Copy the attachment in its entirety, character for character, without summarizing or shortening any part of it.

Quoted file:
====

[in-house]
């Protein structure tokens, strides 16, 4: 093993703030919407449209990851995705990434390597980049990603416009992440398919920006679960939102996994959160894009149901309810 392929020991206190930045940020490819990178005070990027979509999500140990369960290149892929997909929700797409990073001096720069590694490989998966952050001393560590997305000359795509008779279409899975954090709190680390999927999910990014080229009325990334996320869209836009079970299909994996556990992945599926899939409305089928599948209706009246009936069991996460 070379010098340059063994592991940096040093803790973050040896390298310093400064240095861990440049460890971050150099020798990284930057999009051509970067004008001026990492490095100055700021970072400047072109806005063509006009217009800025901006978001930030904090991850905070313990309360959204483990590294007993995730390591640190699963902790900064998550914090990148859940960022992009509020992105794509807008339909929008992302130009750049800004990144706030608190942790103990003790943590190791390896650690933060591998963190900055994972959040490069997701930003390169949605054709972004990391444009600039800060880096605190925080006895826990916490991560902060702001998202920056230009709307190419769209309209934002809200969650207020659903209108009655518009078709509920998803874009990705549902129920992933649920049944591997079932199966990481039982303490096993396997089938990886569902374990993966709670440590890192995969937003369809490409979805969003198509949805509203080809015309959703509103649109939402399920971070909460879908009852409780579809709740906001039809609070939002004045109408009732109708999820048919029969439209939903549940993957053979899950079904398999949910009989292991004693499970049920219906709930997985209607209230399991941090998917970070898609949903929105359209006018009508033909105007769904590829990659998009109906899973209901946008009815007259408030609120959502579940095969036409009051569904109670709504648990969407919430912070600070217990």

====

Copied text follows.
[in-house]
């Protein structure tokens, strides 16, 4: 093993703030919407449209990851995705990434390597980049990603416009992440398919920006679960939102996994959160894009149901309810 392929020991206190930045940020490819990178005070990027979509999500140990369960290149892929997909929700797409990073001096720069590694490989998966952050001393560590997305000359795509008779279409899975954090709190680390999927999910990014080229009325990334996320869209836009079970299909994996556990992945599926899939409305089928599948209706009246009936069991996460 070379010098340059063994592991940096040093803790973050040896390298310093400064240095861990440049460890971050150099020798990284930057999009051509970067004008001026990492490095100055700021970072400047072109806005063509006009217009800025901006978001930030904090991850905070313990309360959204483990590294007993995730390591640190699963902790900064998550914090990148859940960022992009509020992105794509807008339909929008992302130009750049800004990144706030608190942790103990003790943590190791390896650690933060591998963190900055994972959040490069997701930003390169949605054709972004990391444009600039800060880096605190925080006895826990916490991560902060702001998202920056230009709307190419769209309209934002809200969650207020659903209108009655518009078709509920998803874009990705549902129920992933649920049944591997079932199966990481039982303490096993396997089938990886569902374990993966709670440590890192995969937003369809490409979805969003198509949805509203080809015309959703509103649109939402399920971070909460879908009852409780579809709740906001039809609070939002004045109408009732109708999820048919029969439209939903549940993957053979899950079904398999949910009989292991004693499970049920219906709930997985209607209230399991941090998917970070898609949903929105359209006018009508033909105007769904590829990659998009109906899973209901946008009815007259408030609120959502579940095969036409009051569904109670709504648990969407919430912070600070217990």